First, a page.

The Brody bill became one of the most heavily lobbied of what are known as claims bills. The proposal, which has had different incarnations over the years, was long opposed by the Broward Sheriff's Office and its insurance company.

The company formerly known as Ranger Insurance was represented this year by Peter Antonacci, a lobbyist with the firm Gray Robinson — the former employer of House Speaker Dean Cannon.

Broward Sheriff Al Lamberti sent Cannon, R-Winter Park, a letter Friday in support of the latest, compromise version of the bill.

But the House, fearing last-minute political machinations by the Senate, spent much of Friday in recess, without taking up a long list of bills that must now wait for passage at least another year.

"We had a day that nobody expected would have gone the way it did," said Rep. James Grant, the Tampa Republican who sponsored the bill in the House. "As difficult as it is, we know we did everything in our power to get it done. We intended to take it up. … At 11:59, I was ready."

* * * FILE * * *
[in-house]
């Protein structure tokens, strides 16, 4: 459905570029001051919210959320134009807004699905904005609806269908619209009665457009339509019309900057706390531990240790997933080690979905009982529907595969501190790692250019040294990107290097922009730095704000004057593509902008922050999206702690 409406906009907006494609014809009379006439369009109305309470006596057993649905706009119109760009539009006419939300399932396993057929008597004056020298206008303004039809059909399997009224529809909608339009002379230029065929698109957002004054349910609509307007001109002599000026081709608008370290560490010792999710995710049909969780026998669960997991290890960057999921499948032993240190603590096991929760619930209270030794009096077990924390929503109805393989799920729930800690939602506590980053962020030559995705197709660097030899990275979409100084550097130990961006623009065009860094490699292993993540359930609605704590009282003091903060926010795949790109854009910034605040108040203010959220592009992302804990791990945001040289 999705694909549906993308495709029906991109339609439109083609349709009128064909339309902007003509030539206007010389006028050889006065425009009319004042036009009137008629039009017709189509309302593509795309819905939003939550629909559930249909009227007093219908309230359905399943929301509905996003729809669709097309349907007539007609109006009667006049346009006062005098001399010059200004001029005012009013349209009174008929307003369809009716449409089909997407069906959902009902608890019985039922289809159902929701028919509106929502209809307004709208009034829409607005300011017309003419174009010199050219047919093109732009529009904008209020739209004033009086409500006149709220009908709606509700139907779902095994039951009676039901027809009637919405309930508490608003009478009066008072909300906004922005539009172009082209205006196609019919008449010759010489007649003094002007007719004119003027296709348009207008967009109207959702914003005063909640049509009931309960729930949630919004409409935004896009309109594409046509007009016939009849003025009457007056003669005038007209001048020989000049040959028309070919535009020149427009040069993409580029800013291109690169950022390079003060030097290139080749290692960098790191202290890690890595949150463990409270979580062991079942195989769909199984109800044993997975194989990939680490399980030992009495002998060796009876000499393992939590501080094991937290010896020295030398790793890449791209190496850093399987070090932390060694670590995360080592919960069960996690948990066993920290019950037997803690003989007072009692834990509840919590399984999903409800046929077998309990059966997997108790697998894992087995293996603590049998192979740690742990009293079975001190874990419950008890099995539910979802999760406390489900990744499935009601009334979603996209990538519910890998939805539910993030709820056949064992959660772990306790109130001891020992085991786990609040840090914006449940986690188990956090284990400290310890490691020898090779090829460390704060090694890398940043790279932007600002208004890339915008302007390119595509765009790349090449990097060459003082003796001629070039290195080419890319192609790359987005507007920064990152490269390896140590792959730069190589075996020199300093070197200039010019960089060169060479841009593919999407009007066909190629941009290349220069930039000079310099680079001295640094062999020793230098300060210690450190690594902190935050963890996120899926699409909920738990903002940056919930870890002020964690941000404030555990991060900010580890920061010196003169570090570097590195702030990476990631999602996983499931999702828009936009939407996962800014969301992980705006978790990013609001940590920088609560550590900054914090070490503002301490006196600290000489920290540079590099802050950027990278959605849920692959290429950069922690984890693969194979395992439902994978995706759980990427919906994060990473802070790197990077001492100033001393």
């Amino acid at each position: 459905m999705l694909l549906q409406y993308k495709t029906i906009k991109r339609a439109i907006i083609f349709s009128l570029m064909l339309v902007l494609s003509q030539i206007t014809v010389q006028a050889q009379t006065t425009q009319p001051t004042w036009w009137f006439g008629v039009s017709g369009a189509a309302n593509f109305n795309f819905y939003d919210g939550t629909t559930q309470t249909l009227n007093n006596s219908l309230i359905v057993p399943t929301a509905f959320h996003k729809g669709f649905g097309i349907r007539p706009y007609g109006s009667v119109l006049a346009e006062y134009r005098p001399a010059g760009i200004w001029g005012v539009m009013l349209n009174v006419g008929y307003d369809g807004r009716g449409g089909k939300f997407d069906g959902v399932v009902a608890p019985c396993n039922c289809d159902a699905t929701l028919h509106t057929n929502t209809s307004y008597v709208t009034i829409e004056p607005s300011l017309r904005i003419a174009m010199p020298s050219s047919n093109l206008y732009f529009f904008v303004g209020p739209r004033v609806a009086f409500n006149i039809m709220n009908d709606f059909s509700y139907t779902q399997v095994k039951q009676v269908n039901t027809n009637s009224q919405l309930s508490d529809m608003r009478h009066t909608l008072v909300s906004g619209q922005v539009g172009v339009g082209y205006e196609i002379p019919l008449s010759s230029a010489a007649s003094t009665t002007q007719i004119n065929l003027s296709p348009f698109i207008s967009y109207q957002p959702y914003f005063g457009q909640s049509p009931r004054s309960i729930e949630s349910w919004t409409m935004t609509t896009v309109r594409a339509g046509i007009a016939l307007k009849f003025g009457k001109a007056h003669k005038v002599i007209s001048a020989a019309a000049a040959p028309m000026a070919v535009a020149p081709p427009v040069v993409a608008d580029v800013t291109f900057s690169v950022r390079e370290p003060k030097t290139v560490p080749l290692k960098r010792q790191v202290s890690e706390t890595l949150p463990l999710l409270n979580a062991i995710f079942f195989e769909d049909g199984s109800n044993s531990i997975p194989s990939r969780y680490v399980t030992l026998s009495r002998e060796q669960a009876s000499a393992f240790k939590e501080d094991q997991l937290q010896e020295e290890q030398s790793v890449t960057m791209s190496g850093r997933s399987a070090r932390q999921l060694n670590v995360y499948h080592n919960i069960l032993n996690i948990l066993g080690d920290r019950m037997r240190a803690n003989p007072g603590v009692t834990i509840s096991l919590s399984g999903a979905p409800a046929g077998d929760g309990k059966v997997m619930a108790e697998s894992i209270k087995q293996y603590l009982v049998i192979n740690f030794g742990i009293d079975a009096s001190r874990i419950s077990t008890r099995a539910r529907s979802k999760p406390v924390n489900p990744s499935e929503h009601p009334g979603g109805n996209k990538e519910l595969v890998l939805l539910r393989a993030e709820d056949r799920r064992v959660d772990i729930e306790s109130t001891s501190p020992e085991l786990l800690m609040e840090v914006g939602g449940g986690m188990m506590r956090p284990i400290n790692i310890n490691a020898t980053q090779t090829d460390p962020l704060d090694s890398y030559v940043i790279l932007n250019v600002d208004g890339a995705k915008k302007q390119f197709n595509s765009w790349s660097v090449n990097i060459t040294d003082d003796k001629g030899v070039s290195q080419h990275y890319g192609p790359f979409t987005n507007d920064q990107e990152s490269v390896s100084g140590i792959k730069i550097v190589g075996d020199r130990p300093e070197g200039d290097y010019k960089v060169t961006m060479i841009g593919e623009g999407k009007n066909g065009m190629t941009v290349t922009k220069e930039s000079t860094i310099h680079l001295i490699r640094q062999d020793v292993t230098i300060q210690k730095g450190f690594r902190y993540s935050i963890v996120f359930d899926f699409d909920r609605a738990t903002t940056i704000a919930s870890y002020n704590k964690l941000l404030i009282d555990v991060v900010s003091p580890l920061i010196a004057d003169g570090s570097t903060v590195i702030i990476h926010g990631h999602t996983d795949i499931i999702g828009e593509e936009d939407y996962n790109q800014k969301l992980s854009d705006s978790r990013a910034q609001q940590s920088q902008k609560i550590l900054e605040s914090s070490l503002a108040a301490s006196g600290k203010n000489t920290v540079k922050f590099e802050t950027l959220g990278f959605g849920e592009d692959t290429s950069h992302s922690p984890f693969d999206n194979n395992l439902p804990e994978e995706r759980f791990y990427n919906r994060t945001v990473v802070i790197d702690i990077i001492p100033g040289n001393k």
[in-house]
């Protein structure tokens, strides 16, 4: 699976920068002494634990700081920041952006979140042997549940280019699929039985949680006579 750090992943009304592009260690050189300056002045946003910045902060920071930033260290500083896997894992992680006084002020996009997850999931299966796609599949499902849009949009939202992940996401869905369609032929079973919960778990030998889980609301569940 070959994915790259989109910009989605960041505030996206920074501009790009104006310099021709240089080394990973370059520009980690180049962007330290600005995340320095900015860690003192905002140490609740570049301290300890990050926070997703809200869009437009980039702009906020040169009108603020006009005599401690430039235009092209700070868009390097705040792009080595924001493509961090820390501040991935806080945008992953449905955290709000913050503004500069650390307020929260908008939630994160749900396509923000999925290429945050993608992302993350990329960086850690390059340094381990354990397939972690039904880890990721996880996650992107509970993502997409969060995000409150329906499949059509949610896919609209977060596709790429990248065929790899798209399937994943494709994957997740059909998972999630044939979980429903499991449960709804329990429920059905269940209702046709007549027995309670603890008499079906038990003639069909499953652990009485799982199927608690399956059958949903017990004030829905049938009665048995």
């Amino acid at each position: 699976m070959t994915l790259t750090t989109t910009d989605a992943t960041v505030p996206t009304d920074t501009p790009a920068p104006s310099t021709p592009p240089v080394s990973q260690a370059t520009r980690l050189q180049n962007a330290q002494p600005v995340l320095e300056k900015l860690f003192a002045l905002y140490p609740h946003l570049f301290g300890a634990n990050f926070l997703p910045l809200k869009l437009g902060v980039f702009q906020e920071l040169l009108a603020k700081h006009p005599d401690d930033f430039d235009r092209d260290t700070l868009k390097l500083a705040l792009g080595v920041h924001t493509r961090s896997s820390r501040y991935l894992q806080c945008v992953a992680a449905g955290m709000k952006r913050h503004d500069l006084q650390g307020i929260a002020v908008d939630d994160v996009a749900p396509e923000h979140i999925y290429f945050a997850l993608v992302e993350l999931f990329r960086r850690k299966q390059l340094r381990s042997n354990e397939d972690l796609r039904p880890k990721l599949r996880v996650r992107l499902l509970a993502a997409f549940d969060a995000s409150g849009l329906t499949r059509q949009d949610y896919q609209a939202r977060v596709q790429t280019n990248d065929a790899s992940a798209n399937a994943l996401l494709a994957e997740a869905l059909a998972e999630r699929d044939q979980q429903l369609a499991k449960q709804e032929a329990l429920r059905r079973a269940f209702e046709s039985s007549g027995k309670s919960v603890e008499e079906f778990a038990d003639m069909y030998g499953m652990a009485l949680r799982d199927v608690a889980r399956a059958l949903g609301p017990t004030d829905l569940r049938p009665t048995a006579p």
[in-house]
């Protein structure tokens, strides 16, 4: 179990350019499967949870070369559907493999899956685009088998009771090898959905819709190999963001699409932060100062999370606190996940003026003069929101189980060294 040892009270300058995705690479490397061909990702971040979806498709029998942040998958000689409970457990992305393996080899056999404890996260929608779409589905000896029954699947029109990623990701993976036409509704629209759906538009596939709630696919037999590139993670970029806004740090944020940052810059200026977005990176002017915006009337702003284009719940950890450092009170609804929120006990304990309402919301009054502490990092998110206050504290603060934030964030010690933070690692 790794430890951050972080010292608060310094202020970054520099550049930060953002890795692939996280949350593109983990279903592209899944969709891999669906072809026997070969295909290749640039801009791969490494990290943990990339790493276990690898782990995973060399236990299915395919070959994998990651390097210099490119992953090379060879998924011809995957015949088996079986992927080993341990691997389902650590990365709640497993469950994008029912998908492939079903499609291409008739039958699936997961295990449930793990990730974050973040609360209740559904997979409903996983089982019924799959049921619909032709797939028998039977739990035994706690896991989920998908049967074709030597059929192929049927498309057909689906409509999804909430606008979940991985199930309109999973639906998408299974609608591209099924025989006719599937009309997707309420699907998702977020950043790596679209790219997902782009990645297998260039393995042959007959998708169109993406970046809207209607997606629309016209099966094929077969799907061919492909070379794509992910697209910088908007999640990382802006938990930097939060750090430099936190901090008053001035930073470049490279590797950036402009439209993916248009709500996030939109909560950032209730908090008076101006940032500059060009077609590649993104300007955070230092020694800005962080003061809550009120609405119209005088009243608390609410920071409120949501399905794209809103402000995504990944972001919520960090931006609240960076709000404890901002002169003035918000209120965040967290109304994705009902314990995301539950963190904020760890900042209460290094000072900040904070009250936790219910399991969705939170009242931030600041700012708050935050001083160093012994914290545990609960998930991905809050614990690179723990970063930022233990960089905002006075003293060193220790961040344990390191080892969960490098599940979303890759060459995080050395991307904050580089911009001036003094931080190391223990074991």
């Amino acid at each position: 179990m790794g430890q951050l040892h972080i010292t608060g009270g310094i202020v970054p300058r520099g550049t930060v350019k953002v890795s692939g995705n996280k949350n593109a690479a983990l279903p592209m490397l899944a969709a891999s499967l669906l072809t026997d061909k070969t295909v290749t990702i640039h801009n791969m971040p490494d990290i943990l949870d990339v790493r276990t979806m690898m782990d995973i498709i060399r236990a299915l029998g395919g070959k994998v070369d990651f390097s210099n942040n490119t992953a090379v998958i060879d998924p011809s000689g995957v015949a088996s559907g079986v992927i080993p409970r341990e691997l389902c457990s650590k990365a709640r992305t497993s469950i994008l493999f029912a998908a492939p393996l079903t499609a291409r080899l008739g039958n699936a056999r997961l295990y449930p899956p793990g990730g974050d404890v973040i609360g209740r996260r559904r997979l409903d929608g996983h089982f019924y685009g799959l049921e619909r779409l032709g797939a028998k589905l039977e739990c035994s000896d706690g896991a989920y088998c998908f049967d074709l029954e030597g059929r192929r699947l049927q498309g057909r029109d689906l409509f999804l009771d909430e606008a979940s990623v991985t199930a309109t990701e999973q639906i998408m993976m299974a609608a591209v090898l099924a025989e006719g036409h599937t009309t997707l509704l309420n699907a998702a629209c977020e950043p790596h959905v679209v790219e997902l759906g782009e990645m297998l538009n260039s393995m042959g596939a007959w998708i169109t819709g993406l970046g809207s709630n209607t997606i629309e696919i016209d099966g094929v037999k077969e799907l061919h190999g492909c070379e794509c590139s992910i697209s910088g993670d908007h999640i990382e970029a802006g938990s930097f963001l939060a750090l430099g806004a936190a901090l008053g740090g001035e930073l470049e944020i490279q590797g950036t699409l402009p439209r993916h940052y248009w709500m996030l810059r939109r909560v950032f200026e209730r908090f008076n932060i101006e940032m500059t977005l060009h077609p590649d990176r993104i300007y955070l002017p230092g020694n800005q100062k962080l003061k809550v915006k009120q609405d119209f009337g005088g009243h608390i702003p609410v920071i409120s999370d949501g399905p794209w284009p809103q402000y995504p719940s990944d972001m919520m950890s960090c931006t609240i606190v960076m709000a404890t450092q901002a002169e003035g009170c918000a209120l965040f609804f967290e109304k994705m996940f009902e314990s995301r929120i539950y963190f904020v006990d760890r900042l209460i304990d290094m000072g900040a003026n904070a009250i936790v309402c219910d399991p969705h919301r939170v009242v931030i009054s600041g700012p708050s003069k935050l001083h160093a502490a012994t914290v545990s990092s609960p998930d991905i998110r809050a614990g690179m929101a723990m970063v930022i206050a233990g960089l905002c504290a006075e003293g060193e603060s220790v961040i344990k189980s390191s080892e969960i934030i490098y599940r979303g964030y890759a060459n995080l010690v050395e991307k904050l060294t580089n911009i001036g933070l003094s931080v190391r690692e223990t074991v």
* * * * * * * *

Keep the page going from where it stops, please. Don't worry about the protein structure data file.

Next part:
Brody, in a wheelchair, took a spot with his parents, Charles and Sharon, in the House visitors' gallery not long after the House took a midnight recess. They had thought this year would be different.

"I thought this was the year. Absolutely," Charles Brody said.

"It's a shame," said Lance Block, the family's attorney. "Eric Brody may have gotten caught in the procedural cross fire."

Patricia Mazzei can be reached at

.Fast facts

Some claims prevail

Claims bills often fail in the Legislature, but some get paid.

2008: Alan Crotzer, wrongly imprisoned for 24 years, received $1.25 million. Crotzer was convicted in 1982 of raping two women during a Tampa robbery but was exonerated by DNA evidence.

2007: The family of Martin Lee Anderson received $5 million. Anderson, 14, lost his life in a Panama City prison boot camp in 2006, after an attack by guards that was videotaped.

2005: Wilton Dedge, imprisoned 22 years on charges of sexual battery, aggravated battery and burglary, received $2 million. The Brevard County man also was cleared by DNA evidence.

Justice denied to Florida men after lawmakers quarrel 05/07/11 [Last modified: Saturday, May 7, 2011 10:28pm]
Photo reprints | Article reprints

© 2017 Tampa Bay Times


Join the discussion: Click to view comments, add yours

  1. Man charged with threatening Florida lawmaker on Facebook